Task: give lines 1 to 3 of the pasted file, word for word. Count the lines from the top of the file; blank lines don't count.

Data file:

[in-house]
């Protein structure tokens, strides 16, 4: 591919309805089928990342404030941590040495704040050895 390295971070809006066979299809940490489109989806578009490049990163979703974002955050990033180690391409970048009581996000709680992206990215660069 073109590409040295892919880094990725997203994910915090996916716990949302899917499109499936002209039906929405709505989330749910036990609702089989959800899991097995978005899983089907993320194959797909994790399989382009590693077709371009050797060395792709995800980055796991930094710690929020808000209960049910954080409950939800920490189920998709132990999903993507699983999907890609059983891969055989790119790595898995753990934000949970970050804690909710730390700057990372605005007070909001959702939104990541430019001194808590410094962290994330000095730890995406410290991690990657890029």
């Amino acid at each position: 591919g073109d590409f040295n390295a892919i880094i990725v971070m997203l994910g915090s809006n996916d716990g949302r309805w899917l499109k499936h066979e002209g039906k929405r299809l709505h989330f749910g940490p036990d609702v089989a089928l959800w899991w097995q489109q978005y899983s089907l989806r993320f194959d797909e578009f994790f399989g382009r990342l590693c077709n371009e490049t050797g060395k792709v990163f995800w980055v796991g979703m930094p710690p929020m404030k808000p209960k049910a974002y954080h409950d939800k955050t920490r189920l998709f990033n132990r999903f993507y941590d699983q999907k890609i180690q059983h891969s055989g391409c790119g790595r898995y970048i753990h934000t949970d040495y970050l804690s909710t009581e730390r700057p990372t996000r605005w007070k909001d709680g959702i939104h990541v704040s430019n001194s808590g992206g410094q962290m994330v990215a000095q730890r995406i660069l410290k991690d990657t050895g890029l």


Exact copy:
[in-house]
């Protein structure tokens, strides 16, 4: 591919309805089928990342404030941590040495704040050895 390295971070809006066979299809940490489109989806578009490049990163979703974002955050990033180690391409970048009581996000709680992206990215660069 073109590409040295892919880094990725997203994910915090996916716990949302899917499109499936002209039906929405709505989330749910036990609702089989959800899991097995978005899983089907993320194959797909994790399989382009590693077709371009050797060395792709995800980055796991930094710690929020808000209960049910954080409950939800920490189920998709132990999903993507699983999907890609059983891969055989790119790595898995753990934000949970970050804690909710730390700057990372605005007070909001959702939104990541430019001194808590410094962290994330000095730890995406410290991690990657890029």
């Amino acid at each position: 591919g073109d590409f040295n390295a892919i880094i990725v971070m997203l994910g915090s809006n996916d716990g949302r309805w899917l499109k499936h066979e002209g039906k929405r299809l709505h989330f749910g940490p036990d609702v089989a089928l959800w899991w097995q489109q978005y899983s089907l989806r993320f194959d797909e578009f994790f399989g382009r990342l590693c077709n371009e490049t050797g060395k792709v990163f995800w980055v796991g979703m930094p710690p929020m404030k808000p209960k049910a974002y954080h409950d939800k955050t920490r189920l998709f990033n132990r999903f993507y941590d699983q999907k890609i180690q059983h891969s055989g391409c790119g790595r898995y970048i753990h934000t949970d040495y970050l804690s909710t009581e730390r700057p990372t996000r605005w007070k909001d709680g959702i939104h990541v704040s430019n001194s808590g992206g410094q962290m994330v990215a000095q730890r995406i660069l410290k991690d990657t050895g890029l």